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Illustration: Aïda Amer/Axios

An electronic radar system called TrackMan will soon be calling balls and strikes in the Atlantic League, an independent East Coast league that has emerged as MLB's testing ground for new rules and equipment initiatives.

Driving the news: The first step in this adventure began last Thursday at parks in Bridgewater, N.J. (Somerset Patriots) and New Britain, Conn. (New Britain Bees).

  • In a simple test to make sure that TrackMan data could be successfully transmitted and understood, home plate umpires were fitted with earpieces that relayed calls to them one-tenth of a second after the ball crossed the plate.
  • The umpires were told to still call "their" strike zone, leading to some confusion when their call didn't match Trackman's. When this goes live next month, they'll be going with whatever TrackMan says.

The intrigue: Major League Baseball will be watching this experiment closely. A few things they'll be looking for:

  • How will hitters react when a pitch they think is a ball is called a strike by TrackMan? And how will pitchers react when the opposite is true?
  • How easily can the zone can be adjusted so that it's accurate from batter to batter, depending on their height and batting stance?
  • And most importantly, will umpires be invested enough in each pitch to fill the still-important role of calling things like checked swings and managing the flow of the game?

The big picture: In a world of instant replays and booth reviews, it's not hard to imagine MLB eventually going this route. Should that day come, consider its impact on umpires and catchers, in particular:

  • Umpires: On one hand, they might be paid less as a result of their jobs becoming easier. Then again, maybe they wouldn't be — all while never having to be yelled at again.
  • Catchers: "Framing" (getting borderline pitches called for strikes) has become one of baseball's most highly coveted skills. TrackMan would make it a complete non-factor overnight.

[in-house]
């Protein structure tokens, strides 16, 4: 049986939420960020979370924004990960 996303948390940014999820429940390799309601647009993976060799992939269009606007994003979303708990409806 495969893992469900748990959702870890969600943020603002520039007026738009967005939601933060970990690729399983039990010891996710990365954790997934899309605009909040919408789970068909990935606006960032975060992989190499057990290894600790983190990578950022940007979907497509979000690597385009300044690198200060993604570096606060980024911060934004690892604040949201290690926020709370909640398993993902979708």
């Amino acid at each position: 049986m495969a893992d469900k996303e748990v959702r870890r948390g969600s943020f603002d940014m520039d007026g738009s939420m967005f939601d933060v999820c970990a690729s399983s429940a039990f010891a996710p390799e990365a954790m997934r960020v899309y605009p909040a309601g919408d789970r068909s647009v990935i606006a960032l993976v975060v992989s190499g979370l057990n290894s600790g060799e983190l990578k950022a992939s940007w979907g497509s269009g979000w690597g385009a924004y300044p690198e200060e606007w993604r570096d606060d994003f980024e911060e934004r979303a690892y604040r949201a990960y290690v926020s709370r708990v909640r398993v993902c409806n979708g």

Go deeper: Umpires get worse with age

Go deeper

Rohingya refugees sue Facebook over Myanmar hate speech

Internally displaced Rohingya peoples at a market area in the Baw Du Pha IDP Camp in Sittwe in Myanmar's western Rakhine state. Photo: STR/AFP via Getty Images

Rohingya refugees accused Facebook in a $150 million lawsuit filed Monday of amplifying hate speech against the persecuted minority Muslims in Myanmar via algorithms and failing to take down inflammatory posts.

Why it matters: Thousands of Rohingya Muslims have been killed in Myanmar in what the United Nations deemed a genocidal campaign. Tens of thousands of others have been displaced, notably following a massacre by Myanmar's military in 2017.

Former D.C. Guard alleges Army generals lied about Jan. 6 response

Members of the National Guard and Capitol police keep a small group of pro-Trump demonstrators away from the Capitol following the insurrection on Jan. 6. Photo: Spencer Platt/Getty Images

A former D.C. National Guard official has alleged that two Army generals "lied" to Congress in their testimony on the U.S. Capitol riot, Politico first reported Monday.

The big picture: Col. Earl Matthews, who was serving on Jan. 6, alleges in a memo that the official version on the military response is "worthy of the best Stalinist or North Korea propagandist" and that the Pentagon inspector general's November report on it features "myriad inaccuracies, false or misleading statements, or examples of faulty analysis."

Toyota to build $1.3 billion U.S. battery plant in North Carolina

The all-electric Toyota bZ4X, the company's first battery-electric vehicle, at the Los Angeles Auto Show in Los Angeles, California on Nov. 17. Photo: Frederic J. Brown/AFP via Getty Images

Toyota announced Monday it's investing $1.3 billion to construct an electric vehicle battery "megasite" near Greensboro, North Carolina, set to open in 2025.

Why it matters: The Greensboro-Randolph Megasite will employ 1,750 people and have four production lines, each capable of delivering enough lithium-ion batteries for 200,000 vehicles when it opens, per a Toyota statement.